Fractal Art is mathematical art, literally the visual expression of equations,
created on a computer with specially written fractal programs.

In 1975, Benoit Mandelbrot introduced the term "fractal" to describe irregular
objects like the surface of a mountain. If you look at a mountain from a distance,
you see its overall shape. As you approach it, you see it's made up of details
like ravines and outcroppings. As you get even closer, you see the details within
the details, right down to the smallest rocks that make up the surface. If you
examine the small rocks, you see that they too are made up of smaller shapes, right
down to the molecular level and beyond. Each successively smaller detail also shows
self-similarity, which is a key fractal component: the rough uneven surface of a
rock mirrors in miniature the rough uneven surface of the mountain itself. Fractal
geometry describes such a surface, just as plane geometry describes the
surface of a smooth cone that not only has none of this endless detail, but also
doesn't exist in the natural world.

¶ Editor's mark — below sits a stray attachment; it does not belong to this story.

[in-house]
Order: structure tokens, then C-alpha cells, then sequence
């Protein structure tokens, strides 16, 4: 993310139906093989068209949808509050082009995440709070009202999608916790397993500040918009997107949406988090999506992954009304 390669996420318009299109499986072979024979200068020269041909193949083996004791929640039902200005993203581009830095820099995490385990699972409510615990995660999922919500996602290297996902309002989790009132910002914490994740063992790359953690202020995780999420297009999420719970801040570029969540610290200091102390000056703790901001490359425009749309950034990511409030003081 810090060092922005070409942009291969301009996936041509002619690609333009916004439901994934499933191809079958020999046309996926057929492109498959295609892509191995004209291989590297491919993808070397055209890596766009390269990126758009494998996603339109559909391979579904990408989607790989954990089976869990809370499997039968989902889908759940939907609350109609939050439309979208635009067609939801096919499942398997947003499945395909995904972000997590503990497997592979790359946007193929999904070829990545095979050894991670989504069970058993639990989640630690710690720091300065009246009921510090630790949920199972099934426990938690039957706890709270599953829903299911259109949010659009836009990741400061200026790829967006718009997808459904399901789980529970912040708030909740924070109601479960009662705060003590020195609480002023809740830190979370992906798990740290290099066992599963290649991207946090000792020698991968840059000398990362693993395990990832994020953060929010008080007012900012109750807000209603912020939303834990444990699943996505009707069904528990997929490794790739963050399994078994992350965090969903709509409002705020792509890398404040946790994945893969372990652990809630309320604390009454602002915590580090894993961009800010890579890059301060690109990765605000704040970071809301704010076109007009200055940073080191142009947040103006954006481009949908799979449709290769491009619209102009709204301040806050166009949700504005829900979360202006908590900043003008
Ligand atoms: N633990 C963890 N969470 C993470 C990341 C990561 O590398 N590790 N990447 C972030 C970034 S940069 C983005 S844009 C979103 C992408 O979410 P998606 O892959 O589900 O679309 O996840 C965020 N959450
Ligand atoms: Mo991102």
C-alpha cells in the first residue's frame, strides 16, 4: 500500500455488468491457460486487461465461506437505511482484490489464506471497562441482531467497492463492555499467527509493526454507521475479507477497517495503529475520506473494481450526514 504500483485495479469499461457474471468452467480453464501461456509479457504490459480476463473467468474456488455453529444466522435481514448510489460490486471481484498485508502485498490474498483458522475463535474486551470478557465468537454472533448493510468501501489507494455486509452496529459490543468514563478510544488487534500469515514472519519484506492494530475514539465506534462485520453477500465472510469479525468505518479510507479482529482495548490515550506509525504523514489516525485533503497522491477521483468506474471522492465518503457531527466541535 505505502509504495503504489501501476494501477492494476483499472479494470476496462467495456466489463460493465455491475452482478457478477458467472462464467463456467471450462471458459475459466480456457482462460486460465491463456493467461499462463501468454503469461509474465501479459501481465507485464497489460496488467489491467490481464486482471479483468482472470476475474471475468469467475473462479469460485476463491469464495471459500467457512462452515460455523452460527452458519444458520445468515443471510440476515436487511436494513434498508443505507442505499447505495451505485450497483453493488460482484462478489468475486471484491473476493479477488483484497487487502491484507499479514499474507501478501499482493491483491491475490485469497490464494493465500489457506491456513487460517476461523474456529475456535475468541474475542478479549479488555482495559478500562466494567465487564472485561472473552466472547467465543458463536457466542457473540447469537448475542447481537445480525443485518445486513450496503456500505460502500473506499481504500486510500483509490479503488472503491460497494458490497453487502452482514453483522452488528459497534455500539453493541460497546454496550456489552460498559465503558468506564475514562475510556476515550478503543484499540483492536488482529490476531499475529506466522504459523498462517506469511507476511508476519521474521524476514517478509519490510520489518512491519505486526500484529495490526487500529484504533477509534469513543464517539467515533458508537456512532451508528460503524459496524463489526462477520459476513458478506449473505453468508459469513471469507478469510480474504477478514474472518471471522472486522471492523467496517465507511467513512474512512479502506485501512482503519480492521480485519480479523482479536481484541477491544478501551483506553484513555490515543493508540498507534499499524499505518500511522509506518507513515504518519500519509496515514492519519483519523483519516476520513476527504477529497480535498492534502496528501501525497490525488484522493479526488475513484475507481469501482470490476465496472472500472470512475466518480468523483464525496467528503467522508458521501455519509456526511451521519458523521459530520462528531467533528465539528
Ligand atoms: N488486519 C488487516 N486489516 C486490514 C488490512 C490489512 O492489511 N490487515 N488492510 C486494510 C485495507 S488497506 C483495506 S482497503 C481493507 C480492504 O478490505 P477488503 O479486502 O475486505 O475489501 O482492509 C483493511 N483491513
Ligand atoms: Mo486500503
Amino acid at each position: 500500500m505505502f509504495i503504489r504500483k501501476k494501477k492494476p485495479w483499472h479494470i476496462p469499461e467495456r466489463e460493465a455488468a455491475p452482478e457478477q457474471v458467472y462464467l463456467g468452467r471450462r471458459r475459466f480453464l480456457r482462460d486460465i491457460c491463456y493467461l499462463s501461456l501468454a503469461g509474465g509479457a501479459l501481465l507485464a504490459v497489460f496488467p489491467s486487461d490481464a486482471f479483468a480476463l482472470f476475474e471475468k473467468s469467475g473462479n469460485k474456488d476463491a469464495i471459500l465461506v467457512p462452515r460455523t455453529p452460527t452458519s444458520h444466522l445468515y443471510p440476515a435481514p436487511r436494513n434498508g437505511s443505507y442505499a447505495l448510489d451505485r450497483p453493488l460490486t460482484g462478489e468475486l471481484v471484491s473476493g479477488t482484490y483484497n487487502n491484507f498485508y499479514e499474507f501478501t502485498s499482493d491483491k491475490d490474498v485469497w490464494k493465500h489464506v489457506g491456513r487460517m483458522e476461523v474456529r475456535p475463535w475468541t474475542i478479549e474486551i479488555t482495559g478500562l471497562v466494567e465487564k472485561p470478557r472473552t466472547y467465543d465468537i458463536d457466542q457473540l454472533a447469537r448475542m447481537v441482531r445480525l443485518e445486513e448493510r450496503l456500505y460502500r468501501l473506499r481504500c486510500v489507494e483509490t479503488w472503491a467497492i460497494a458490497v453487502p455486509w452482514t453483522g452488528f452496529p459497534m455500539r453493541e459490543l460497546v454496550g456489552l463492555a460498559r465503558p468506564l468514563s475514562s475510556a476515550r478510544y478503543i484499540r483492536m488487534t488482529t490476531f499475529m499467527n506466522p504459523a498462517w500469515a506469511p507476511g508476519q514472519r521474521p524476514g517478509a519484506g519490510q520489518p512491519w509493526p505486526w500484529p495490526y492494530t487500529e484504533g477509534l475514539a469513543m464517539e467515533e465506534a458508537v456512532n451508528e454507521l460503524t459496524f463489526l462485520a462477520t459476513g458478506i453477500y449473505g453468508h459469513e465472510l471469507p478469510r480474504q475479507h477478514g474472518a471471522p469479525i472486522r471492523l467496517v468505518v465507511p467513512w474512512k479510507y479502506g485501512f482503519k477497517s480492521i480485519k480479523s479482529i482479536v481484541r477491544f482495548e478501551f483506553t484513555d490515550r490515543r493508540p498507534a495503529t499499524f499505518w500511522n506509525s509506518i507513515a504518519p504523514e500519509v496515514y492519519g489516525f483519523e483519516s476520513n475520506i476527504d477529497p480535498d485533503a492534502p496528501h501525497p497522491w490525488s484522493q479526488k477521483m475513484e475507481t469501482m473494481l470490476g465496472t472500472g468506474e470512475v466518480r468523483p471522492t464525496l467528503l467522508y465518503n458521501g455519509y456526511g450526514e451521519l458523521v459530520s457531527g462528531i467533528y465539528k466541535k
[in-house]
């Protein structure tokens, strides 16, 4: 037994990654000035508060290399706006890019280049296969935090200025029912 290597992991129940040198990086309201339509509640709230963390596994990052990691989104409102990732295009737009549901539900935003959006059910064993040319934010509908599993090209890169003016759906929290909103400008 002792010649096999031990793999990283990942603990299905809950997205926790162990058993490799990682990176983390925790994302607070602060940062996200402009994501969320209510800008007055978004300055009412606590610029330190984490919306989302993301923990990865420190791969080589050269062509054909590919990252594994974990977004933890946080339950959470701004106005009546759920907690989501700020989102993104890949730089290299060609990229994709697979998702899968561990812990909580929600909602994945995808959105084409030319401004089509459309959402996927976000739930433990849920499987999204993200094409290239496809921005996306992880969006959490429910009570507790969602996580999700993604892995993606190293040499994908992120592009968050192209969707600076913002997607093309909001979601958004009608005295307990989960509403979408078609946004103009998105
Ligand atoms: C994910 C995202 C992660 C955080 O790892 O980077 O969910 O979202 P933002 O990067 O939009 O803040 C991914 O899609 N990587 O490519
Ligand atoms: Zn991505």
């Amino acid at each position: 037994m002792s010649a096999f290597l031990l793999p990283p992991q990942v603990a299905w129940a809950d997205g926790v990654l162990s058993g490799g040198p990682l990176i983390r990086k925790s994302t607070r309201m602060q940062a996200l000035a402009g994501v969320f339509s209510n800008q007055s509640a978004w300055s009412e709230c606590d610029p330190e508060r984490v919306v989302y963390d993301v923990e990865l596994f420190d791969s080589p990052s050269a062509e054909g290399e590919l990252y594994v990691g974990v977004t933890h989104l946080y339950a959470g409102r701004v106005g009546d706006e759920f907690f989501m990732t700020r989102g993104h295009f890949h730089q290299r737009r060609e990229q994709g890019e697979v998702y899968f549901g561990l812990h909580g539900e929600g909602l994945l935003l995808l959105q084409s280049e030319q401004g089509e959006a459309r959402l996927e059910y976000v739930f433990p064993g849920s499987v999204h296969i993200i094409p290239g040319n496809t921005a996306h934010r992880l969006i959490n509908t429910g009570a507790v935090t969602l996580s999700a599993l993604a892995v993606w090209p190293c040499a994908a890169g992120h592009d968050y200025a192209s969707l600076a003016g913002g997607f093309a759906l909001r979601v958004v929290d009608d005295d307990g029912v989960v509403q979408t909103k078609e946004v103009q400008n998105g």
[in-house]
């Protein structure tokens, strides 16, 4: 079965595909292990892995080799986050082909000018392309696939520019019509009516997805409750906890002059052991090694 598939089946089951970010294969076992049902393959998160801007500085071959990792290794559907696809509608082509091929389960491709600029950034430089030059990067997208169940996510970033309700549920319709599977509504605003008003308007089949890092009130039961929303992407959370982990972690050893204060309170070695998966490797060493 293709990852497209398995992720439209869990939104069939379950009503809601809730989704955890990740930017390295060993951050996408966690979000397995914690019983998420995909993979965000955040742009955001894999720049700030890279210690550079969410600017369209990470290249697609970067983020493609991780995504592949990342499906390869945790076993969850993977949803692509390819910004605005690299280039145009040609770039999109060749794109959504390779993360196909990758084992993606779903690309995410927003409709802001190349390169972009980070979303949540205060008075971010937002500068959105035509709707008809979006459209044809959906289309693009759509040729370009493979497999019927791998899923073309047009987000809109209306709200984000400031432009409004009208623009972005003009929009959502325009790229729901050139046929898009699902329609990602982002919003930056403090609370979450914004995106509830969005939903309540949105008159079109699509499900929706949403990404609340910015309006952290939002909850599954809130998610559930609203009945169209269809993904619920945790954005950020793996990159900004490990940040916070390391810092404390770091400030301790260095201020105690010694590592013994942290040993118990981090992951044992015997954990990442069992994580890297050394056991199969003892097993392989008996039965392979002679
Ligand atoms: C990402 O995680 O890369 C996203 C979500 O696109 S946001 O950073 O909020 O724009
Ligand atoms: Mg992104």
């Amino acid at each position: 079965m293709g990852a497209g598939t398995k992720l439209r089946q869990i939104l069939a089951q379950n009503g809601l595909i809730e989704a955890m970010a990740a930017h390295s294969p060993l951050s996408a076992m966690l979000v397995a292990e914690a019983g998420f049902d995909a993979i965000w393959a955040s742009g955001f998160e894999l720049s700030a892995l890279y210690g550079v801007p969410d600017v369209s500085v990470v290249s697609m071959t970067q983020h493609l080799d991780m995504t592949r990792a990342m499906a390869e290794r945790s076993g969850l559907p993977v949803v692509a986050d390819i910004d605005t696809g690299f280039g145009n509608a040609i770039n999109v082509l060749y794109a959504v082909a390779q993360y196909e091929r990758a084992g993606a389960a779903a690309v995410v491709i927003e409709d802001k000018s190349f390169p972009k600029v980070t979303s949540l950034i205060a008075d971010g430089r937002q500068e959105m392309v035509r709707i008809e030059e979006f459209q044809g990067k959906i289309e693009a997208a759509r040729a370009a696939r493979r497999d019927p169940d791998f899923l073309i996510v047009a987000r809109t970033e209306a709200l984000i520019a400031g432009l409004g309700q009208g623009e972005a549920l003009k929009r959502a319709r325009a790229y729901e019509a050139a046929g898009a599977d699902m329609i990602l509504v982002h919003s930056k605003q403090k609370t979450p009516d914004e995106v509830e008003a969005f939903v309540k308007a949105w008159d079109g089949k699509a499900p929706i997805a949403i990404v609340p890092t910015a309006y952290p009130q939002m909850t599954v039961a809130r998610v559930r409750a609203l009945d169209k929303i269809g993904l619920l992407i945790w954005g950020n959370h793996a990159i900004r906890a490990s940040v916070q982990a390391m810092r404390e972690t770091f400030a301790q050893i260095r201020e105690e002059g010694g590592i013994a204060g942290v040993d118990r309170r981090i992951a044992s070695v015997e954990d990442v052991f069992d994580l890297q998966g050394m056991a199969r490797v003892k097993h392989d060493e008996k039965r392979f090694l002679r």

Fractal art consists of mathematical images that reveal more and more detail
the more they are magnified, just like the mountain. A fractal computer program
is used to find the answer to a specific chosen equation at each point in the
picture based on what numbers the user puts into the equation, and assigns a
color to each point. The program can then be used to magnify areas of the
fractal that appear to contain interesting details to explore. Some areas are
symmetrical, and others are more random in appearance. It's not unusual to find
very beautiful spiral shapes. There is no end to a fractal....they can be magnified
infinitely, with more and more detail to be found deep inside them. Once a
pleasing area is located, the colors can be adjusted using the same program.
It's the fractal artist's job to find the most interesting and evocative scenes
a particular equation has to offer, and color them carefully to produce an image
that is not just math, but art.

© Alice Kelley

http://www.AliceKelley.com

It's obvious from my galleries that "regular" fractals and flame fractals (which were named by Scott Draves) are very different. Not only are they made using different programs, but they involve a specific sort of equation (a variant of "iterated function systems"). Unfortunately I don't have a ready explanation for the differences at this time, nor am I mathematical enough to explain iterated function systems, so the best I can do is direct those interested to the Wiki article on flames, and the Apophysis home page.